After several years of using COVID-19 to sell their digital transformation efforts, hardware and software companies focused on the industrial IoT are now pitching supply chain intelligence (with a dash of sustainability thrown in). I’m seeing many more pitches related to managing a supply chain in a post-pandemic world and using technology as a way to make operations more efficient and, at the same time, help with carbon reduction goals.
Prior to the pandemic, customers were letting vendors languish in “pilot purgatory” as both parties realized that selling massive technology infrastructure was complex and hard to scale. Worries about security didn’t help. However, when the pandemic struck and factories shut down, buyers jumpstarted their pilots as a way to remotely manage operations so fewer employees had to go in. But now, industrial IoT has a new problem to solve and it ties back to the supply chain.
After spending two years talking about a global chip shortage, Intel’s CEO warned last month that chips would continue to be scarce into 2024 because of a manufacturing equipment shortage. Meanwhile, the costs of goods and raw materials are steadily rising, although it’s unclear if that’s because of actual inflation or profit-making on the part of companies.
Ericsson just released a report on how IIoT can help with supply chain challenges in which it touts its 5G networks and other IoT network technology and services:
“[A]t Ericsson’s 5G smart factory in Lewisville, Texas, a digital asset tracking solution integrates with factory floor sensors to track critical assets’ location, condition and status, providing real-time visibility of finished goods into the production floor. The program has delivered a 2-5 percent cost avoidance on indirect spare purchase items — critical during the current supply chain shortage.”
I see variations on this theme in my inbox all the time. I also see examples of tracking assets as a way to save on costs, with those cost reductions also leading to the reduction of raw materials. Which is great for the environment!
Indeed, as supply chains get tighter, downtime becomes more costly, and the benefits of spending on an asset tracking product or predictive maintenance become easier to see, all of it makes sense. For example, if it takes four weeks to get a machined part as opposed to two days, figuring out when the part may break ahead of time or finding a spare part in a warehouse can save even more money. The stakes are simply higher.
But I’m wondering two things. One, is there a new innovation or capability driving the shift in sales? And two, why has the underlying shortage been happening across so many industries for so many years?
The answer to the first question is easy. There’s been no real shift in the tech solutions being offered. We’re simply seeing a repackaging of products designed for tracking getting pulled into more and more places because they are getting slightly cheaper or more robust, thanks to economies of scale in manufacturing and new forms of connectivity. Plus, the stakes are higher. Companies that have optimized their own supply chains are also pushing their suppliers to join the fun, so they can see issues coming from “further away,” as it were.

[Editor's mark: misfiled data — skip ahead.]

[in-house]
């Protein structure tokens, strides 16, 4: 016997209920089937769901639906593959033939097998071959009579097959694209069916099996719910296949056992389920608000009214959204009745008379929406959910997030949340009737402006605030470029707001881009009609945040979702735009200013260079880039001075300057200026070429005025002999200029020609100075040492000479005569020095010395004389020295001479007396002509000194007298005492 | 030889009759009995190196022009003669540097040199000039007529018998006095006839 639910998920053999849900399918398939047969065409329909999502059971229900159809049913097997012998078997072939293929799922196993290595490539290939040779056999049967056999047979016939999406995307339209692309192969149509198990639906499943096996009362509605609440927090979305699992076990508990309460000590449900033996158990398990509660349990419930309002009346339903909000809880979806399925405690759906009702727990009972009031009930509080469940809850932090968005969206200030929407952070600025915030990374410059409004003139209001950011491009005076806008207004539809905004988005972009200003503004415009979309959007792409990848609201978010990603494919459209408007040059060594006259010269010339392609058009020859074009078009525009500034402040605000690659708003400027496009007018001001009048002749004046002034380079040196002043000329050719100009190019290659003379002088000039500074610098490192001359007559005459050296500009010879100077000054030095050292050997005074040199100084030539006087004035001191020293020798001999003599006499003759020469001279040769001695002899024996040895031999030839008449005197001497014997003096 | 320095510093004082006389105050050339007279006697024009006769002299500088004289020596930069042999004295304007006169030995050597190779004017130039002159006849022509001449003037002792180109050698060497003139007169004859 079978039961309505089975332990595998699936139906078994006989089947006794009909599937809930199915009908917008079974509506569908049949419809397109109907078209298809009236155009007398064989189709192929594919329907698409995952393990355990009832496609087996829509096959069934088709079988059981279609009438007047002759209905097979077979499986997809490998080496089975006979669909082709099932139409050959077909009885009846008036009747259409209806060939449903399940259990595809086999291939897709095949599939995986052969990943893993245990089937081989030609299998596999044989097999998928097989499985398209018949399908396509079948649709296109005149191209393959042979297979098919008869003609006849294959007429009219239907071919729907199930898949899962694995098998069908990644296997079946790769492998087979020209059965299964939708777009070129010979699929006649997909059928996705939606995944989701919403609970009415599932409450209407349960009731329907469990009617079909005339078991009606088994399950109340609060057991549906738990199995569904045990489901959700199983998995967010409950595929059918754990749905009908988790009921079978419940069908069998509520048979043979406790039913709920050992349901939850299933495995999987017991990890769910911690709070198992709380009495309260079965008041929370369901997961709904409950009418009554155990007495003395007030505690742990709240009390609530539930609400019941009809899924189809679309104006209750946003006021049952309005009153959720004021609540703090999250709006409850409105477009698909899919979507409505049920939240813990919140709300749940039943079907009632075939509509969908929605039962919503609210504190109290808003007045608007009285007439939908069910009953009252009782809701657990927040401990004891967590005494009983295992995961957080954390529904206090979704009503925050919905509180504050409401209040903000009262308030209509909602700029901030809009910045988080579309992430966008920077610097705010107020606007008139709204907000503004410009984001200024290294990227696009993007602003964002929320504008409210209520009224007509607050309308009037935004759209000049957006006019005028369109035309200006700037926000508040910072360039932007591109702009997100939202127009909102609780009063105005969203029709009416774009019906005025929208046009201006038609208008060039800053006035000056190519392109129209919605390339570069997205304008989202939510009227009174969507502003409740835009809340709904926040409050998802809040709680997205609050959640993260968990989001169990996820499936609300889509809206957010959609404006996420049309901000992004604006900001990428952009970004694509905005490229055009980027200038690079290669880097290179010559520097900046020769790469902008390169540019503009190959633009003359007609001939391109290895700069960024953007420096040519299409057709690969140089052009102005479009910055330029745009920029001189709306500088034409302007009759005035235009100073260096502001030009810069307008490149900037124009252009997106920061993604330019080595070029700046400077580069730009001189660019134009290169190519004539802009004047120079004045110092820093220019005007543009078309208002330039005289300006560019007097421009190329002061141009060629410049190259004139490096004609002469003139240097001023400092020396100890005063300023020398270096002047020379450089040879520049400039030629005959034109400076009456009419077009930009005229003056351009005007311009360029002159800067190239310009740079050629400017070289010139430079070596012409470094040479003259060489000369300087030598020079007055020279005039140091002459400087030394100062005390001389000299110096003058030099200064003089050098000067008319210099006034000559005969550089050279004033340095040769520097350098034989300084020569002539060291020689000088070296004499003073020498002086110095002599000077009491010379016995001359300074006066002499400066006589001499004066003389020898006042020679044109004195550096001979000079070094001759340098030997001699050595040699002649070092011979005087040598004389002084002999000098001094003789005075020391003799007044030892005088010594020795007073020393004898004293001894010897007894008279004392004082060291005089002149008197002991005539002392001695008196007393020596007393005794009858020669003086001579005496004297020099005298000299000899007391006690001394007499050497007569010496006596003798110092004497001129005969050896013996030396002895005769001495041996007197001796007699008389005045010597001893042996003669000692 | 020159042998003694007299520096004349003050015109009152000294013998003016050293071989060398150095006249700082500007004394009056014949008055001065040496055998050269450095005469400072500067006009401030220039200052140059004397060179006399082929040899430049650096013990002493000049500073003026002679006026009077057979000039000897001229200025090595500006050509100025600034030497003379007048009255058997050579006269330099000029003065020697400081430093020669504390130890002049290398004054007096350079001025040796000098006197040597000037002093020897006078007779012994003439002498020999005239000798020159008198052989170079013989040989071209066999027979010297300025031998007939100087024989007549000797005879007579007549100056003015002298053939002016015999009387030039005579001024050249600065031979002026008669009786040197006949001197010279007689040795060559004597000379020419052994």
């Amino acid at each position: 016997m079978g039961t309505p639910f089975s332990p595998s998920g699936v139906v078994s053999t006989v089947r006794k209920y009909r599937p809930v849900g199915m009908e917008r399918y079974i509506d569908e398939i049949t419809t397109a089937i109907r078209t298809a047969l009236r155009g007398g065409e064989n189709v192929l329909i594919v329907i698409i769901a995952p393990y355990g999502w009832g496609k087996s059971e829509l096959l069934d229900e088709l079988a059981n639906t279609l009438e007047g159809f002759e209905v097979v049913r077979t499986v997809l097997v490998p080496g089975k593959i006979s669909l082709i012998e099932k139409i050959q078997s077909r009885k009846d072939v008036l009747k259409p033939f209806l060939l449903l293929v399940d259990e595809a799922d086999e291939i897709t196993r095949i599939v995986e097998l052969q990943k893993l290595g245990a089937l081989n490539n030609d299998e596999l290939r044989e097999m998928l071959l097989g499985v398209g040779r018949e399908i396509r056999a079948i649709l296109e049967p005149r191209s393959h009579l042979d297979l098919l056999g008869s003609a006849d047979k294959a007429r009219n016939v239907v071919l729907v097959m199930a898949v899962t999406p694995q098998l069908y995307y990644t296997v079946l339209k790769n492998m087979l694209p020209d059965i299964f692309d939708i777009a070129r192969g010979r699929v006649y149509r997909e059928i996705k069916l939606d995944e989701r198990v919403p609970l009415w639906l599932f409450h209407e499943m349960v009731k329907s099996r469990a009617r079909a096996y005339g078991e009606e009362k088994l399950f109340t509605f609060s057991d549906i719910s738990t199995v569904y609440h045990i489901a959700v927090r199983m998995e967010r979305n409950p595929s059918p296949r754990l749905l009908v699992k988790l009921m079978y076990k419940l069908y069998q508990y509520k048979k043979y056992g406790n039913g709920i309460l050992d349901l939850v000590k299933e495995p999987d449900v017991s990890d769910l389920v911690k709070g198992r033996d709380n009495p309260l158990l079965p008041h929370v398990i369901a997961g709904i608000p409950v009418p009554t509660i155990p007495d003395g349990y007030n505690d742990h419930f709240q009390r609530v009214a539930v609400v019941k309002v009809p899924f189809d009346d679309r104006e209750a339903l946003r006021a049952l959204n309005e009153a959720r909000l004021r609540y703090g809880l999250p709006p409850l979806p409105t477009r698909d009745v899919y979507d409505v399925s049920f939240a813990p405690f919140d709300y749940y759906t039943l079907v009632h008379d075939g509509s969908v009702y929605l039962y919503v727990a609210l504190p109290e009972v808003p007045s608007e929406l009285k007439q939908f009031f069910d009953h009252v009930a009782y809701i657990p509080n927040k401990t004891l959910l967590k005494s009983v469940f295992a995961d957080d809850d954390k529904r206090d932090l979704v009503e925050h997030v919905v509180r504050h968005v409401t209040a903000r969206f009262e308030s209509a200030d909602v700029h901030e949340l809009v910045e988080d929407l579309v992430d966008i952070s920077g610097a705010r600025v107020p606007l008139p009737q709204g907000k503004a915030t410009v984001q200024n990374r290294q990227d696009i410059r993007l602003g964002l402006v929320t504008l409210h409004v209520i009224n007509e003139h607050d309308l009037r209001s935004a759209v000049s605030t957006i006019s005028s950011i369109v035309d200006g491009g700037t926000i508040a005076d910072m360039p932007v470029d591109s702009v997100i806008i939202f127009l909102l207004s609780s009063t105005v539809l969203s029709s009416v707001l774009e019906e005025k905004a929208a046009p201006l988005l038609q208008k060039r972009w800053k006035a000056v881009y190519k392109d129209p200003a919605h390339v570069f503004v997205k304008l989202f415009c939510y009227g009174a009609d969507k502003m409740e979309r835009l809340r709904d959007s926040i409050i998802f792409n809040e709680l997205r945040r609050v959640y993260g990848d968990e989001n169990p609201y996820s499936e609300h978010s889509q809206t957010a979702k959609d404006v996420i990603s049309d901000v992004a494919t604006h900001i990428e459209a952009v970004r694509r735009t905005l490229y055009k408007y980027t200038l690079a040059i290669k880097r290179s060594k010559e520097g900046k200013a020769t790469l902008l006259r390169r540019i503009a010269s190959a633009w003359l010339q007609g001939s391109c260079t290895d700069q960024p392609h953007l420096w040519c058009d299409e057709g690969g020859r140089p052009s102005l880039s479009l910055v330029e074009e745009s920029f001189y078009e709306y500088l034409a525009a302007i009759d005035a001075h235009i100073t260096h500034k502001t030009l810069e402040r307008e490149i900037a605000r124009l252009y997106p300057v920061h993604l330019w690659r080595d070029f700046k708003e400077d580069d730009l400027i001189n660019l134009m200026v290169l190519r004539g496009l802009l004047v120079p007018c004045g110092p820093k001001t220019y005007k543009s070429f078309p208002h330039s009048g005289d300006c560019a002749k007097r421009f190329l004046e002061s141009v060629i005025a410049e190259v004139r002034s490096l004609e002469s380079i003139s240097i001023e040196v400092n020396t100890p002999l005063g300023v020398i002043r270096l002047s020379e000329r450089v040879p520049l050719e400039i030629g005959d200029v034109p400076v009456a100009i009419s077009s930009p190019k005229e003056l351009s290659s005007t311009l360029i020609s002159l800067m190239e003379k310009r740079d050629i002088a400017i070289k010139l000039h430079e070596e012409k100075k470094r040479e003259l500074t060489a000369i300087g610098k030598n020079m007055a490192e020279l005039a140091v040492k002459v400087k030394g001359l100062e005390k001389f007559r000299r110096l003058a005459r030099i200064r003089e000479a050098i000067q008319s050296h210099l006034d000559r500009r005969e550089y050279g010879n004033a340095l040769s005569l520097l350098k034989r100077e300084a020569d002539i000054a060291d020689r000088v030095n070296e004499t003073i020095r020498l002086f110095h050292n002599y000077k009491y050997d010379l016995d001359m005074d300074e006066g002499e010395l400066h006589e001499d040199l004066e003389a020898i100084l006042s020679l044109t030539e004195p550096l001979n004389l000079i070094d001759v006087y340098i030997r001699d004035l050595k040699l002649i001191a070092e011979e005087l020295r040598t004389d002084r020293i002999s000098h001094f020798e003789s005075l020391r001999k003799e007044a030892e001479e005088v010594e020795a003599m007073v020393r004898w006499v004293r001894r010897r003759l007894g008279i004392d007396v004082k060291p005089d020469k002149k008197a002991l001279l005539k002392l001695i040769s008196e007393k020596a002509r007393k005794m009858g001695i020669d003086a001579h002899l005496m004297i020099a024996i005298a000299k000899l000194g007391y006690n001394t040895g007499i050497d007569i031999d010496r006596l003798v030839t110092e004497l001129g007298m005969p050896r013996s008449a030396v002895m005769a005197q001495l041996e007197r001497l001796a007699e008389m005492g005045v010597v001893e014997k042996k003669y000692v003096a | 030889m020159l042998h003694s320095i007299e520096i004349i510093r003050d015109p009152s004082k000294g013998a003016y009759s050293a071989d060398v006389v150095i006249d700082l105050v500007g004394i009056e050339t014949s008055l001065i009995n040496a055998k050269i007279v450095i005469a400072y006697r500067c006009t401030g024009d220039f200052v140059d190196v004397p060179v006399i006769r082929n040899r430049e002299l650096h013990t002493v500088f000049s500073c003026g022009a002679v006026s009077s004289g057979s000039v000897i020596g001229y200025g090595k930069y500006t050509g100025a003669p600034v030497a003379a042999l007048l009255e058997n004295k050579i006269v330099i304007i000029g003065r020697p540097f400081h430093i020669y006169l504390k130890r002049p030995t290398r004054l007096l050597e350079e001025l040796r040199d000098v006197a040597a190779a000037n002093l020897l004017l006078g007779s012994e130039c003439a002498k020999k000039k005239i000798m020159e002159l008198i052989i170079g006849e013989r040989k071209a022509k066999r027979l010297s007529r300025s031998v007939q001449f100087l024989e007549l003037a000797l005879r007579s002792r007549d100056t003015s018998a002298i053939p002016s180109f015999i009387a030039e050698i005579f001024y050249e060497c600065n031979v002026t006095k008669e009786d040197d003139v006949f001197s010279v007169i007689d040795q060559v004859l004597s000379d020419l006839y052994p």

The answer to the second question, which focuses on why this is happening, isn’t as clear-cut. I’ve tended to blame short-term thinking for squeezing all of the slack out of the system with just-in-time manufacturing. But this essay over at The Prepared explains in much more detail. Go read it. Seriously, you’ll be the pedantic person at dinner parties who can halt the conversation about supply chain shortages with an irritating, “Well, actually…”
The author starts with the history of just-in-time manufacturing, starting with Toyota and its adoption of the manufacturing system in the 70s and 80s in America. He teases out the burdens this adoption places on smaller suppliers to act as inventory storehouses for their largest customers, then points out that, historically, governments were the source of stockpiled supplies. Canada, for example, has its maple syrup reserve. The U.S. has stores of oil and other necessities.
The problem is less about having stockpiles and more about moving the necessary items from different points in the supply chain. The author writes:
“The other factor is the distance between the stops on the supply chain. As labor has shifted to increasingly diffuse peripheries, the movement of materials has become more complicated. There are more chokepoints—more opportunities for the circumstances of geography to intrude on the flat world of the supply chain. Every border crossing, every port, provides an opportunity for friction, and the infrastructures for all sorts of specialized manufacturing are now worlds away from each other. And it is this geographic distribution–not just-in-time manufacturing–that is the biggest cause of pandemic-induced supply chain disruptions. It is, in other words, an inevitable consequence of global supply chains.”
He suggests that to help solve this problem, governments add to stockpiles and companies manufacture more things locally so the distance that a part has to travel shrinks.
But thanks to the ongoing pandemic and disruptions caused by climate change, he also thinks supply chain disruptions are here to stay.
So short of a U.S. Strategic Semiconductor or Bucatini Reserve, we should probably look at ways to create manufacturing locally, even if it’s for stopgap products that are 3-D printed while we wait for the final parts to come in. And sure, if you want, go ahead and track those assets using some form of IIoT product.